Defying Dualistic Pressure

Middle Way Philosophy according to Robert M. Ellis and the Middle Way Society

Agnosticism in middle way philosophy is the practice of not being drawn into the absolutes of opposing group conflict and recognising that because we don’t know absolutely it is often better to take a third (reconciling) position

We can find both non-absolutising and absolutizing views in unexpected places, but the latter particularly require us to be on our guard. Agnosticism is the practically necessary defensiveness involved in refusing to yield to pressure on both sides from polarised absolutizing groups. It also involves wariness to a whole set of absolutist dirty tricks against agnosticism, that try to make absolutism seem unavoidable. These include weakened accounts of agnosticism, appropriation of it, lumping into the opposing view, slipping even-handed positions into negative ones, and creating unholy alliances against it  (Ellis, 2023, p131).

Agnosticism is the practice of critical metaphysics, which needs to be even-handed in ways that previous criticism has often not been. This means an even-handed avoidance of absolutizations poor to any empirical investigation, not necessarily a ‘middle’ position in other respects. Views presented as ‘middle’ can still be metaphysically framed, or wrongly present moderation as necessarily correct. An even-handed assessment of empirical evidence can still incline us strongly to one side, but we still need to avoid even a leaning towards one side of a metaphysical debate, as this validates the metaphysical framework.  (Ellis, 2023, p135).

Contrary to the philosophical assumptions that dominate, ‘strong’ agnosticism (facing up to the state of not knowing) is far more provisional than ‘weak’ agnosticism (not knowing yet, perhaps in future). If the ‘knowing’ of weak agnosticism  were to actually occur, it would require massive absolute assumptions that the strong agnostic avoids through greater decisiveness. An analogy with addiction may make this clear. This topsy-turvy cultural attitude to agnosticism results from a widespread obsession with discontinuous ‘knowledge’ , and has so far presented agnosticism bring applied to all the other issues (beyond God’s existence) where it needs to be applied (Ellis, 2023, p141).

Appropriation defends against the Middle Way by assuming it to be part of a favoured absolutised belief, whilst lumping rejects the Middle Way by assuming it is part of a rejected absolutised belief. This can be done in either case by defining the Middle Way in absolutised terms, by applying the Middle Way in an absolutised way, by seeing the Middle Way as an aspect of an absolutised view, by substituting an absolutised view as an aspect of the Middle Way. This is problematic and requires wariness only because it obscures the Middle Way and results in further absolutization. Appropriation and gumption can also be sure in service of the Middle Way (Ellis, 2023, p145).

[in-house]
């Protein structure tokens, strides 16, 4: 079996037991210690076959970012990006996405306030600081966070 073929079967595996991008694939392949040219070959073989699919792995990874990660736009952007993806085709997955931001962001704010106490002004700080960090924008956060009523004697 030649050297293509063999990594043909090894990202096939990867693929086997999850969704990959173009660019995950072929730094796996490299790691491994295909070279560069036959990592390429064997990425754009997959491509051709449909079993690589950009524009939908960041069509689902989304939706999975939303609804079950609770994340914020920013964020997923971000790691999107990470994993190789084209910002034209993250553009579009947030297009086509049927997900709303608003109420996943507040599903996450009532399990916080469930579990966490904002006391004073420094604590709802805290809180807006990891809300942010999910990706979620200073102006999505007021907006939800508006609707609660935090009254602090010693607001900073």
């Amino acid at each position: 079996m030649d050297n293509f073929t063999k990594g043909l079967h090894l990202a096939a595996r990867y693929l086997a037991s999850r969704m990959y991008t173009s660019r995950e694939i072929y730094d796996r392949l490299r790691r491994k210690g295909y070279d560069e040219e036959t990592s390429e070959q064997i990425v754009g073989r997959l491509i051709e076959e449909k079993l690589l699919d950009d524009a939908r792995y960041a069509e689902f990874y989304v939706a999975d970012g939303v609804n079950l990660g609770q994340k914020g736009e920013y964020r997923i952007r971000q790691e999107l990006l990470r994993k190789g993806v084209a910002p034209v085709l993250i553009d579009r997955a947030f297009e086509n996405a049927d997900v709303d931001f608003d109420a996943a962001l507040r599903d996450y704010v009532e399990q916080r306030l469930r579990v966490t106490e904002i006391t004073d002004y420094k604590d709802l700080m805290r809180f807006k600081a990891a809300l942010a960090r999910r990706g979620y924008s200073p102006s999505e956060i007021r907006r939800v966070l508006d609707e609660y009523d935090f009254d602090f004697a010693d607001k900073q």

Sceptical slippage is the tendency to interpret uncertainty or agnosticism as grounds for denial, when it actually offers no more grounds for denial than for positive assertion. This occurs because a more troublesome two-shift process is needed to reach an agnostic approach, because of the pressure of group biases, and because of the culturally transmitted ontological obsession. Sceptical slippage results in flips substituting for reforms, faced revolutions, and fissiparousness in reform movements (Ellis, 2023, p151).

Unholy alliances consist of normally opposed absolutizing opposites uniting in opposition to the Middle way, so as to defend the side framing for their opposition. This can happen at political or at individual levels. Normally opposed individuals or sub-personalities may unite to reject the Middle Way by caricaturing it as conventionally middle, as indecisive, or as representing a rejected out-group (as the normally opposed are temporarily welcomed into the in-group) (Ellis, 2023, p157).

Agnosticism requires a two-step process, and thus seems to require the capacities of the fifth [postformal] stage of development in Robert Kegan’s scheme. However, judgements do not always match capacities precisely, so this does not justify esotericism or an unqualified power hierarchy. Agnosticism also needs to be applied at the micro level (between opposition shortcuts when transitioning between levels of psychological development) as well as the macro level (between opposing metaphysical ideologies).  (Ellis, 2023, p162).

© 2024 EduSynthesis

Centre for Mindful Educational Leadership

Tim Saunders PhD


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